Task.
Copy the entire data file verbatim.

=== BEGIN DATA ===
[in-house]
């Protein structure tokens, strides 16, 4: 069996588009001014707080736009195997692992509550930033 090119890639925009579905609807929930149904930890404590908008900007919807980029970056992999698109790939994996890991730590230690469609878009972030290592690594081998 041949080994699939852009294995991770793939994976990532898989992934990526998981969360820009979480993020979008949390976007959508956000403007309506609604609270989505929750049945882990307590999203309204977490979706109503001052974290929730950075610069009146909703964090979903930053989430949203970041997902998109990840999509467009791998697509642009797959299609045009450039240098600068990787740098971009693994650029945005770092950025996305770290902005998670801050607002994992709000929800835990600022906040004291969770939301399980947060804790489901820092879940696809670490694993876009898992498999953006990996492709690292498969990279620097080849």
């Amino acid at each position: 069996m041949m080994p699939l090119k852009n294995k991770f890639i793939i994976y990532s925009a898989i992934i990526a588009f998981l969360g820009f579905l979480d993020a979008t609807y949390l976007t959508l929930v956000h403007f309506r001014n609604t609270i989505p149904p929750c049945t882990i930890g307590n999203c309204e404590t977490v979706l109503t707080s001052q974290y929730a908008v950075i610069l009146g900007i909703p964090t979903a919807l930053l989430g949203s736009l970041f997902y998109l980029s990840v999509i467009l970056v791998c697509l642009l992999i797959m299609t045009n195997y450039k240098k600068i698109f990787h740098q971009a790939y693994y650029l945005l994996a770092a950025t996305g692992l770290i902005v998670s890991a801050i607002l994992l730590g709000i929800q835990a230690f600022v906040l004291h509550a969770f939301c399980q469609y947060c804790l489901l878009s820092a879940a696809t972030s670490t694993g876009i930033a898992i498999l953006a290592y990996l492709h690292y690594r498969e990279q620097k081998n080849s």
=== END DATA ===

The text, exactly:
[in-house]
């Protein structure tokens, strides 16, 4: 069996588009001014707080736009195997692992509550930033 090119890639925009579905609807929930149904930890404590908008900007919807980029970056992999698109790939994996890991730590230690469609878009972030290592690594081998 041949080994699939852009294995991770793939994976990532898989992934990526998981969360820009979480993020979008949390976007959508956000403007309506609604609270989505929750049945882990307590999203309204977490979706109503001052974290929730950075610069009146909703964090979903930053989430949203970041997902998109990840999509467009791998697509642009797959299609045009450039240098600068990787740098971009693994650029945005770092950025996305770290902005998670801050607002994992709000929800835990600022906040004291969770939301399980947060804790489901820092879940696809670490694993876009898992498999953006990996492709690292498969990279620097080849």
């Amino acid at each position: 069996m041949m080994p699939l090119k852009n294995k991770f890639i793939i994976y990532s925009a898989i992934i990526a588009f998981l969360g820009f579905l979480d993020a979008t609807y949390l976007t959508l929930v956000h403007f309506r001014n609604t609270i989505p149904p929750c049945t882990i930890g307590n999203c309204e404590t977490v979706l109503t707080s001052q974290y929730a908008v950075i610069l009146g900007i909703p964090t979903a919807l930053l989430g949203s736009l970041f997902y998109l980029s990840v999509i467009l970056v791998c697509l642009l992999i797959m299609t045009n195997y450039k240098k600068i698109f990787h740098q971009a790939y693994y650029l945005l994996a770092a950025t996305g692992l770290i902005v998670s890991a801050i607002l994992l730590g709000i929800q835990a230690f600022v906040l004291h509550a969770f939301c399980q469609y947060c804790l489901l878009s820092a879940a696809t972030s670490t694993g876009i930033a898992i498999l953006a290592y990996l492709h690292y690594r498969e990279q620097k081998n080849s």